KUDDLE: a new App, offers kid friendly Social Media
There’s a new social media app in town, and this one is geared toward young children in the hopes of teaching kids how to act on social media and teaching them about the downfalls of being online and sharing pictures and personal details with friends. It’s called Kuddle and was created in Norway to help kids promote “happy sharing” and develop good “netiquette”.
What is Kuddle?
The app is basically Instagram for children, allowing them to take pictures, draw on them, add a caption and then share it with friends all while every aspect is controlled by a parent. In order to sign up you have to use a parent’s email account and before any picture can be posted or shared the parent must approve the photo first. The parent also controls who can view the child’s photos and who can send photos to you child.
Basically, there is parental control and involvement in every step of this app.
Besides a lot of parental supervision, this app has a few features set in place to avoid bullying and teasing on Kuddle. There is no comment section, so when you send a photo to a friend, there is no way for them to say something back, not even if it is something nice. Your friends can “like” the photo you send, but those likes are only visible to the account holder and not to the public. This is to avoid a popularity contest between friends. Kuddle also only allows the users to use their real name which is supposed to teach your kids to be responsible for the content they put up and not hide behind an assumed identity to tease and ridicule others online.
Social Media Preparedness
I think that Kuddle’s intentions are great and their hearts are in the right place, I just don’t think that this app is going to prepare them at all for the pandemonium that is social media. I think that making kids share photo’s using their real name and thereby being accountable for the things they put online is brilliant, but taking away the comment section is a mistake. It is in the comment section that you can teach your kids how to be a good social media friend and a positive force in the online community. It is in the comments that you teach them how to treat people on line, just like you would teach them to be good, kinds and respectful people in person. It is in the comments that you teach them how easy it is to say something mean when you are not looking someone in the eye, and how words can be misinterpreted online because you can’t hear the person’s inflections or see their expression when they are passing on a comment.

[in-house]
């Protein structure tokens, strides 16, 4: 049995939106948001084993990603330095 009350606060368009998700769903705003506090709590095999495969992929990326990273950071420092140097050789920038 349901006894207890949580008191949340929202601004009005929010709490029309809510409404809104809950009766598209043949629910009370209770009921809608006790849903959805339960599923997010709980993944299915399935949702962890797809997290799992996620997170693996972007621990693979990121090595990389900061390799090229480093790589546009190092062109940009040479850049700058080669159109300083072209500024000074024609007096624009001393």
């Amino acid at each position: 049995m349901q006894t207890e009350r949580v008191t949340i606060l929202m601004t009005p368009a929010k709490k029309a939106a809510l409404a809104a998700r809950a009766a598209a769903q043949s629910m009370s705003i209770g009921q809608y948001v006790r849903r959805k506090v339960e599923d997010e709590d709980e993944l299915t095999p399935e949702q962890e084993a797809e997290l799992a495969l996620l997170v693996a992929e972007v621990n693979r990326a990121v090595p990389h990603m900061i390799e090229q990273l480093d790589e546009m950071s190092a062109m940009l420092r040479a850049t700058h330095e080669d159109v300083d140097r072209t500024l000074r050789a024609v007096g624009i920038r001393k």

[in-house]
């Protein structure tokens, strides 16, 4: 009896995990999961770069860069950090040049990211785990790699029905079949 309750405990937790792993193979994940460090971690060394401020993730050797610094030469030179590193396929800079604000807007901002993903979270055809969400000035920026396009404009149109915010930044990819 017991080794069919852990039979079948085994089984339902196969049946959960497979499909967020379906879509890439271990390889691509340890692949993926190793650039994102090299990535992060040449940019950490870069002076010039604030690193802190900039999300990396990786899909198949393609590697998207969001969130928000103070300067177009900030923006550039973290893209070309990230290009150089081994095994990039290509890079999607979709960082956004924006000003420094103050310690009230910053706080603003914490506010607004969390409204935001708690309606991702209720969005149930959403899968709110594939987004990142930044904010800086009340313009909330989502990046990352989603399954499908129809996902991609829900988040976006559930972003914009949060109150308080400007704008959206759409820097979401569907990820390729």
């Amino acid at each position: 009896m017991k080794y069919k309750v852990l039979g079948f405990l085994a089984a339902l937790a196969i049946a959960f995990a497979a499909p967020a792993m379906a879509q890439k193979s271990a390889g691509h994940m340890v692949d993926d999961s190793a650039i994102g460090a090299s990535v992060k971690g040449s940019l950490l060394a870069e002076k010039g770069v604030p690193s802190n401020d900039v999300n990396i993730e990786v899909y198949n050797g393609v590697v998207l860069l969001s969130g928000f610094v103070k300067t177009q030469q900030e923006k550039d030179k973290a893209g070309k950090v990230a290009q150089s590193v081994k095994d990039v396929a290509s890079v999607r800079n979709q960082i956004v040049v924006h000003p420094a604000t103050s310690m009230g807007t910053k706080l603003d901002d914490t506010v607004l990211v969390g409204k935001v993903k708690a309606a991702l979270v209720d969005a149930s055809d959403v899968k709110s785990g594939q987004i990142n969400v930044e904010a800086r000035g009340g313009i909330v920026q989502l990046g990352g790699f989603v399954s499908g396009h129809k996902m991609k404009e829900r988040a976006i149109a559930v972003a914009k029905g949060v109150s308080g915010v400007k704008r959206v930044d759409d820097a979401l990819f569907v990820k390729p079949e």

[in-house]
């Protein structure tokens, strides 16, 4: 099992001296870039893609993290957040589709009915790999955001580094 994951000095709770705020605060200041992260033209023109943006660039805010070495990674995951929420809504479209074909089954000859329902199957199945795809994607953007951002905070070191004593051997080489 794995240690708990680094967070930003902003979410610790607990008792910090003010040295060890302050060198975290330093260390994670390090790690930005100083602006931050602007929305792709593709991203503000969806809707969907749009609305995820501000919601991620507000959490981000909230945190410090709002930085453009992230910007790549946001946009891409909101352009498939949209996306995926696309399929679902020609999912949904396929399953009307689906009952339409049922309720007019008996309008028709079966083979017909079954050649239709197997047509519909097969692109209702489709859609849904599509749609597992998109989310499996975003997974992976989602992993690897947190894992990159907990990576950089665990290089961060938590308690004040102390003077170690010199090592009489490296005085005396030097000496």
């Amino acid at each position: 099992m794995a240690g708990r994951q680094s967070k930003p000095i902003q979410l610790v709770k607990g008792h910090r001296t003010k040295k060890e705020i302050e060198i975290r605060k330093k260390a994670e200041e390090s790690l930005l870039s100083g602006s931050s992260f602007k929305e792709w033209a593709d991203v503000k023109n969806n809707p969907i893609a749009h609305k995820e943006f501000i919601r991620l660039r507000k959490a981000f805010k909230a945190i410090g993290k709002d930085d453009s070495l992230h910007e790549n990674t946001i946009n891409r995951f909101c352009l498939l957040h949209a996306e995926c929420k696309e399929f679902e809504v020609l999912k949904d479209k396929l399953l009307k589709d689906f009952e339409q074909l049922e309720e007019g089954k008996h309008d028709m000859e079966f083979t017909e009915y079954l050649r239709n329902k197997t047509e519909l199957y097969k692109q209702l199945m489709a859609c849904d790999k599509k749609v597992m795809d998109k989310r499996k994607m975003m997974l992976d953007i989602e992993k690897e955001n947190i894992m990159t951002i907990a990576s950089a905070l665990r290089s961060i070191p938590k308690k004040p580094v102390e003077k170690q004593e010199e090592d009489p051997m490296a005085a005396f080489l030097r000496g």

Social media has given those who bully a platform to continue to bully even when not directly in front of the targeted person and kids with cell phones are getting younger and younger, exposing them to cyber bullies at a very young age. Social media has not created more bullies, but rather given those who already bully a new platform to act out their aggression by targeting their peers and the online world has made it possible to harass, embarrass, ridicule and torment their victims 24/7. Apps like Kuddle are a step in the right direction; it just needs a little tweaking to truly teach kids about the crazy world of social media. And whether it’s with Kuddle or other methods, knowing what your child is up to online as well as socially after school is the best thing a parent can do to ensure that their child is both practicing good “netiquette” and isn’t becoming a victim to bullying, on or off the grid.
1. Nearly 43% of kids have been bullied online. 1 in 4 has had it happen more than once
2. 70% of students report seeing frequent bullying online
3. Over 80% of teens use a cell phone regularly, making it the most common medium for cyber bullying
4. 68% of teens agree that cyber bullying is a serious problem
5. 81% of young people think bullying online is easier to get away with than bullying in person
Kids are way smarter than you are when it comes to social media and they will find a way to get online and chat with their friends without parental supervision, and unfortunately so will the bullies. Do we need to work hard to combat bad social etiquette and cyber-bullying? Absolutely! But I think the best thing we can do to ensure that our kids are part of the solution and not the problem is to be involved in their lives, know who their friends are, listen to their troubles and woes, be active in their school and after school activities and teach your kids respect and compassion. You know, be a good parent. And just like we need to talk to our kids about privacy and good netiquette, I think it is equally important that parents are up to date and educated on what the latest social media trends are, because the reason that bullies are getting away with their awful cyber-behavior is because parents are way behind on cyber trends and how kids communicate. Kids aren’t going to teach you, or tell you what goes on online because you are old and embarrassing, so you need to do some homework on our own. Do kids need to be cyber-educated? Yes. And so do the parents.